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Georgia utility regulator backs solar power subsidy
Ga. Power will oppose plans that force it to buy renewable power
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ATLANTA — One of the state’s top utility regulators said Tuesday that he would support charging Georgia Power customers up to an extra nickel each month to build more solar energy projects and even debate whether Georgia should force the power company to buy more renewable energy — a position that’s been politically unpopular in the Southeast.

Public Service Commissioner Lauren “Bubba” McDonald, a Republican, surprised other members of the commission when he announced his political change of heart at a public hearing Tuesday. He previously called on Georgia Power, a subsidiary of the Atlanta-based Southern Co., to add another 50 megawatts of solar electricity in its portfolio.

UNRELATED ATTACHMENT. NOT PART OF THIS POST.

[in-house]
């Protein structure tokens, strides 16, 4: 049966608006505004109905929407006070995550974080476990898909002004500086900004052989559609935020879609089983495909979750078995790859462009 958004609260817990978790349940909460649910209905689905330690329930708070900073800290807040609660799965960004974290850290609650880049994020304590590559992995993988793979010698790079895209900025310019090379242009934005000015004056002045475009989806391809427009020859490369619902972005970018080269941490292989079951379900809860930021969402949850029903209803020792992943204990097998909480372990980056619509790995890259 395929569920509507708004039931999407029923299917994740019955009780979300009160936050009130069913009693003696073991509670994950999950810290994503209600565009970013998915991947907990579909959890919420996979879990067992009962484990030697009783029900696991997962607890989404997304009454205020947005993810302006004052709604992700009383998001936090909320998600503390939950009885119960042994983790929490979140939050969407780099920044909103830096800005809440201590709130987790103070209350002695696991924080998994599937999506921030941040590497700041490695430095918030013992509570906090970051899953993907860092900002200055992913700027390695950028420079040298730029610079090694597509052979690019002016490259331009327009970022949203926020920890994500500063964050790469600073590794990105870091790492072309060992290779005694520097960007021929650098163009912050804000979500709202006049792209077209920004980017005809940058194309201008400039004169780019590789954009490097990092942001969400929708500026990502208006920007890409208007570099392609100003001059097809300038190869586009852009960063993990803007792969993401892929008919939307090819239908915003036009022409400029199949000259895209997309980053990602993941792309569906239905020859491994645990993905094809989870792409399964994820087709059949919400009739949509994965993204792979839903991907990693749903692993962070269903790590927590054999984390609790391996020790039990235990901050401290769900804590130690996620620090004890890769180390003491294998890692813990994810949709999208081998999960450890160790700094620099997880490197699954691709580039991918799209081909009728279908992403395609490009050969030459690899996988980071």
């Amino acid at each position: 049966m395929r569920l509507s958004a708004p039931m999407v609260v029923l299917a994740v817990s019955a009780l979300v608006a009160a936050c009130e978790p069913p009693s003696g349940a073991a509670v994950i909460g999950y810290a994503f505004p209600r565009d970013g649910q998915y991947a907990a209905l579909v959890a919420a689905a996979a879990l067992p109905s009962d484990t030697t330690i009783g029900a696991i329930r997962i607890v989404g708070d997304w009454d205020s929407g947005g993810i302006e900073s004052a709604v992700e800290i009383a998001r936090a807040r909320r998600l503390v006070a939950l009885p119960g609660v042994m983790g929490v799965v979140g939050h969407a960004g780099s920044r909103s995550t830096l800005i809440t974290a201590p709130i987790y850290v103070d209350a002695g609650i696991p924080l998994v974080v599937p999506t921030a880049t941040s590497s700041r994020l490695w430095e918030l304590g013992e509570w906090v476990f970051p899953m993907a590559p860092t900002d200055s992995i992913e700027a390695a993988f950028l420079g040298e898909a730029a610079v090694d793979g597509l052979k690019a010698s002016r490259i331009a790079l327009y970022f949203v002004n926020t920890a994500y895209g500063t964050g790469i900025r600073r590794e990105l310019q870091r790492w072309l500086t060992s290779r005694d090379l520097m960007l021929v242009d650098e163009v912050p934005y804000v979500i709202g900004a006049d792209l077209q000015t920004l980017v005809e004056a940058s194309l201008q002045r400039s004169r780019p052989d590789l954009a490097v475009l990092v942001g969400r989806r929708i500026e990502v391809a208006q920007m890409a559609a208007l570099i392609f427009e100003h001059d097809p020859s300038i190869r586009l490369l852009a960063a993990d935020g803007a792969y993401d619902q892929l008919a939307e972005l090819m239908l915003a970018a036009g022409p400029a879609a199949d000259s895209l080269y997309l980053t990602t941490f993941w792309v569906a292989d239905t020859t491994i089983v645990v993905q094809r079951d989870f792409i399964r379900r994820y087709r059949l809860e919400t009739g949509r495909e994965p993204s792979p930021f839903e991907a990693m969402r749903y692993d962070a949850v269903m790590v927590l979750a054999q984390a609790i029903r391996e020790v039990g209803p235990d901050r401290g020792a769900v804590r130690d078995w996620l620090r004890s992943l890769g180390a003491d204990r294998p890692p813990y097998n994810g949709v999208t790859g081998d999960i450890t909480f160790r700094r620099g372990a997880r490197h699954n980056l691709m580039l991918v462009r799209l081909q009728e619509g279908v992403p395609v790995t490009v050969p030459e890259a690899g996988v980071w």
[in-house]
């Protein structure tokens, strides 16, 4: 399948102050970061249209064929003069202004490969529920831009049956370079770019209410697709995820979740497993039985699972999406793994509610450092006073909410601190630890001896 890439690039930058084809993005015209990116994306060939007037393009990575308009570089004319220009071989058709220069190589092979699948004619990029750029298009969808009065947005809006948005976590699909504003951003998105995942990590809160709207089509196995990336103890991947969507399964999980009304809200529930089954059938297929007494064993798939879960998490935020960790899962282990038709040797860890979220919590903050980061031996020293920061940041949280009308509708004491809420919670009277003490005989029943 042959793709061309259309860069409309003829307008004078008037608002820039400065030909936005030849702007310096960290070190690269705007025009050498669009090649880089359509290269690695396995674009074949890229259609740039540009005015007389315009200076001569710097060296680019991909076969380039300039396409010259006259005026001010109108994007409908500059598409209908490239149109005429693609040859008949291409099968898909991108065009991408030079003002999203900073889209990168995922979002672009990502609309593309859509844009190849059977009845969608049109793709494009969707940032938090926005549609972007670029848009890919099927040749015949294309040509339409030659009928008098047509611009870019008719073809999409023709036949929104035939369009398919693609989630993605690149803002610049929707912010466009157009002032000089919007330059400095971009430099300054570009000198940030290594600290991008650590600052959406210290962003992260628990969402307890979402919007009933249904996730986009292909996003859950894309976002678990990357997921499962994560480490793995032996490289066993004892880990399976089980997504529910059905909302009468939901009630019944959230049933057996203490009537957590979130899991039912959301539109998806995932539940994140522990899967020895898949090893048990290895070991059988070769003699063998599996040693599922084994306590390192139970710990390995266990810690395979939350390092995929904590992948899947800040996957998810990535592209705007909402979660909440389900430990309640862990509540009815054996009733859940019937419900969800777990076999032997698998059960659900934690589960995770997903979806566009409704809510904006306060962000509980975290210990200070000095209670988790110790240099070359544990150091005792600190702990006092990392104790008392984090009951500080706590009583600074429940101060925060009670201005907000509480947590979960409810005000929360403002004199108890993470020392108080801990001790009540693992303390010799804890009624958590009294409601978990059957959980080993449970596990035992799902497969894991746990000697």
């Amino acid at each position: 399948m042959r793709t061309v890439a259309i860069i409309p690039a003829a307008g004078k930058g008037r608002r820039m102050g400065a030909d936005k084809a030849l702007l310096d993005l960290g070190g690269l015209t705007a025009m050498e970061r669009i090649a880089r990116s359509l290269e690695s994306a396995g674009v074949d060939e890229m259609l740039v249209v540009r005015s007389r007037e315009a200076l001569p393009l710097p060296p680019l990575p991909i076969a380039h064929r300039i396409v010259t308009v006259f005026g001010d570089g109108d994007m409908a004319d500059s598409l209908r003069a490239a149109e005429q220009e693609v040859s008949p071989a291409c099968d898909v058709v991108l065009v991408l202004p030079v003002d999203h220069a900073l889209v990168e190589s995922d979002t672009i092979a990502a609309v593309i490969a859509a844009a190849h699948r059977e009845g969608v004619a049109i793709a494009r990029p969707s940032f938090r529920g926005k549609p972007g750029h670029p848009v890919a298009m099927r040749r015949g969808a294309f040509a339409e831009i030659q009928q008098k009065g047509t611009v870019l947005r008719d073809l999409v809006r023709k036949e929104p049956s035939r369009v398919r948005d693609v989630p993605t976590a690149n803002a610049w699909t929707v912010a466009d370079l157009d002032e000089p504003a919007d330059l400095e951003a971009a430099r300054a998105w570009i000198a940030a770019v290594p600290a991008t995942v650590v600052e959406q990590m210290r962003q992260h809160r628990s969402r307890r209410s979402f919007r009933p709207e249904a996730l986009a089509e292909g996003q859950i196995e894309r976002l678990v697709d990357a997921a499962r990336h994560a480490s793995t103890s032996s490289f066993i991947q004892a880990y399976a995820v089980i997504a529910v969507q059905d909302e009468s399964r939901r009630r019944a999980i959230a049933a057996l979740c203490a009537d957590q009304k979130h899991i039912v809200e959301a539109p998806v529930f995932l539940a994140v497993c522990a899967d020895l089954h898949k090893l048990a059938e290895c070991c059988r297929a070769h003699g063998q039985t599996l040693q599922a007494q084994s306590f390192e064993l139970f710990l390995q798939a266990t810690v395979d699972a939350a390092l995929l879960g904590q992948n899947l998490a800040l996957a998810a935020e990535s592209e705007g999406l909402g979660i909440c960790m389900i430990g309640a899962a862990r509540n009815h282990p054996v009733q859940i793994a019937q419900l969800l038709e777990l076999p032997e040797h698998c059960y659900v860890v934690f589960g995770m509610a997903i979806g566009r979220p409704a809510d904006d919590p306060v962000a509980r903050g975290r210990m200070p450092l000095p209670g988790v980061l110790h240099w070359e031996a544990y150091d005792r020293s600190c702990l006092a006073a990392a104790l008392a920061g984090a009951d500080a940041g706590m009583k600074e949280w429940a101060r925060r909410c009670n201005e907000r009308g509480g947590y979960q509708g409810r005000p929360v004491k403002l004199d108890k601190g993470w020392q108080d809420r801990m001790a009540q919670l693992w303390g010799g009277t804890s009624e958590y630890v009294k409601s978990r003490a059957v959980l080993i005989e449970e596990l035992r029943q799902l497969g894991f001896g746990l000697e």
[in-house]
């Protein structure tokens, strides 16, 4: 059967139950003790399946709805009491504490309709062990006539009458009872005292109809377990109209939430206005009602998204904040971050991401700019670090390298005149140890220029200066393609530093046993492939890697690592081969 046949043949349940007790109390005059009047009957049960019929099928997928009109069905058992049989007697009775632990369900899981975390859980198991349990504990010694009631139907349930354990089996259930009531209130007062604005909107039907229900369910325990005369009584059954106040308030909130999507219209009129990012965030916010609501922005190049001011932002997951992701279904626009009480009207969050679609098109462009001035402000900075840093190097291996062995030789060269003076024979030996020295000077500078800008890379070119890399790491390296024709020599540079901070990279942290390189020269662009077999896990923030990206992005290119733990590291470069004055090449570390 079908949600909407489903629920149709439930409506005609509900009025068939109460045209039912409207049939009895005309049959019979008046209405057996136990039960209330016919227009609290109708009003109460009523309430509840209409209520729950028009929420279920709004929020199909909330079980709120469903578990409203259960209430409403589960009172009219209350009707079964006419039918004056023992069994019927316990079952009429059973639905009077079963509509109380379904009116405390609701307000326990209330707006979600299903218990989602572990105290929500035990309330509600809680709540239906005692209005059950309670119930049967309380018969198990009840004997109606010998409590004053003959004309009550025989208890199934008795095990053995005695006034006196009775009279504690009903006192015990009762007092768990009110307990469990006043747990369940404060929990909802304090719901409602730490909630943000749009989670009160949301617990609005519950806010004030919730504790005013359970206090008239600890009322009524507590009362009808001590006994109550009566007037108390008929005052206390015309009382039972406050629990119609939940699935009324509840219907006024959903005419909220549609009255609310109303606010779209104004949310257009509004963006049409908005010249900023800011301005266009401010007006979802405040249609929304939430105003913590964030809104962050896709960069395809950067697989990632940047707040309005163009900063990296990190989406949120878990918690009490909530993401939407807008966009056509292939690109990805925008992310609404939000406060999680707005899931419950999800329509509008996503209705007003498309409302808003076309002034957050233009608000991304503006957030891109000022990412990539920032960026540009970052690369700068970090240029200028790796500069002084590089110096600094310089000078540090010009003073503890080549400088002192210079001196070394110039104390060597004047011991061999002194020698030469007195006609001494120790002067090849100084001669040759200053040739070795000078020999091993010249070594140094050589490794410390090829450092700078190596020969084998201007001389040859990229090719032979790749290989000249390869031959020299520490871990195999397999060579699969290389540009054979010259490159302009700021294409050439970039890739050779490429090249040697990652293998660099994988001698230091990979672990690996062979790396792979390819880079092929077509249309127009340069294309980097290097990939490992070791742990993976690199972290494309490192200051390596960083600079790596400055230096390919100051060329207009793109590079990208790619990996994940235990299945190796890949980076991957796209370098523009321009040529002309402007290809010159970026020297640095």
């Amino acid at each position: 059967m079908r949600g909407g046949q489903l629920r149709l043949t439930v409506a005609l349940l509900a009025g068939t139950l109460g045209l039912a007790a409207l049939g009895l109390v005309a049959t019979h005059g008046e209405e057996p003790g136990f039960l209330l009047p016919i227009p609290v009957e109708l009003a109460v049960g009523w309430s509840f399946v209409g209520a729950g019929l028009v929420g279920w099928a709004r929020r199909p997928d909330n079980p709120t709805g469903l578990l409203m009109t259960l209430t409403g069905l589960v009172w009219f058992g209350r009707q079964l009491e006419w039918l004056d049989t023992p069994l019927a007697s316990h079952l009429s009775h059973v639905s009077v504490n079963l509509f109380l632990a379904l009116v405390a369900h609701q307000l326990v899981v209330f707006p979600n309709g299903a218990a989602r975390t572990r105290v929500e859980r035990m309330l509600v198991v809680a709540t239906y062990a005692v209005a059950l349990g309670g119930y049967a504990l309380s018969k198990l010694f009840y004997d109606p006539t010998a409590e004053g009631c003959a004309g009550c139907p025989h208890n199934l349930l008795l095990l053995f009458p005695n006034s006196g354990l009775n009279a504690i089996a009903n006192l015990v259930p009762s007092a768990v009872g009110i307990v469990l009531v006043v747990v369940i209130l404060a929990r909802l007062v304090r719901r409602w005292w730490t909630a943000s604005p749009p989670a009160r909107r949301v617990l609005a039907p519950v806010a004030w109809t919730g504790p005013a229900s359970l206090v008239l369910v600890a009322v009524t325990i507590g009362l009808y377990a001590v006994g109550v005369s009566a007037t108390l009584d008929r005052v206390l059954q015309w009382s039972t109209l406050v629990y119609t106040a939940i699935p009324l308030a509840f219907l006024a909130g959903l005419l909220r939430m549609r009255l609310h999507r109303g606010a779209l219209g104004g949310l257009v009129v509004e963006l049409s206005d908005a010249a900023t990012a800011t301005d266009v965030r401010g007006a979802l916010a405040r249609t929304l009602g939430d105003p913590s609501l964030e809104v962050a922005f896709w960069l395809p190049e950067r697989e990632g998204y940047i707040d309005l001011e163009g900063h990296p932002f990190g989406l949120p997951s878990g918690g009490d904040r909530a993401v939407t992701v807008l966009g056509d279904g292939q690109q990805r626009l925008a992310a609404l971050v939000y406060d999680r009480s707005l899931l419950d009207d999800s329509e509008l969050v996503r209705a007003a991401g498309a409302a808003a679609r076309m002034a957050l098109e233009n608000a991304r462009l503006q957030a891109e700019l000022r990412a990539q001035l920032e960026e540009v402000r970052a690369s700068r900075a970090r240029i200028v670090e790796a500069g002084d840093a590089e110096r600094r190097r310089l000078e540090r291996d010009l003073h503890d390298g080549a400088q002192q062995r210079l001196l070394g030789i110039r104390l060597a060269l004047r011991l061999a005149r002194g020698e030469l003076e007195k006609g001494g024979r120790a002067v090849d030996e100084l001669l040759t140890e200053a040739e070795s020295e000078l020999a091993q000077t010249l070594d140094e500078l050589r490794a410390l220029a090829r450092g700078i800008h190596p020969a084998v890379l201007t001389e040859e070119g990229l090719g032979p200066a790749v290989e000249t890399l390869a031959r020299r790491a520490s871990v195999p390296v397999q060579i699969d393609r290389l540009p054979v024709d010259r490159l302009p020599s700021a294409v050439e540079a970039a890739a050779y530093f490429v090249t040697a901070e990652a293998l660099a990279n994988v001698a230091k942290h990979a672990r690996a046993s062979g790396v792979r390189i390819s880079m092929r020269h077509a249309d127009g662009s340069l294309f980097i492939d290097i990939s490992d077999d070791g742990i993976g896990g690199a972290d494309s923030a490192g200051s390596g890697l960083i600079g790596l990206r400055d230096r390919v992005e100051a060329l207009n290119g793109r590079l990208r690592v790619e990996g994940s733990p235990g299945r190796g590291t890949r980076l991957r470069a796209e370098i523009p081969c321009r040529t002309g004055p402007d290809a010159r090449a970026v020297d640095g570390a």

“I’m just trying to stir the pot and get us looking outside the box,” McDonald said in an interview where he described his proposal for a maximum 5 cent monthly solar charge.

Under McDonald’s proposal, the extra money collected to subsidize solar power would bridge the gap between what Georgia Power is willing to pay for the solar electricity that it distributes to its customers and the prices that solar developers say they need to make a reasonable profit. It is not clear if his idea will find much support.

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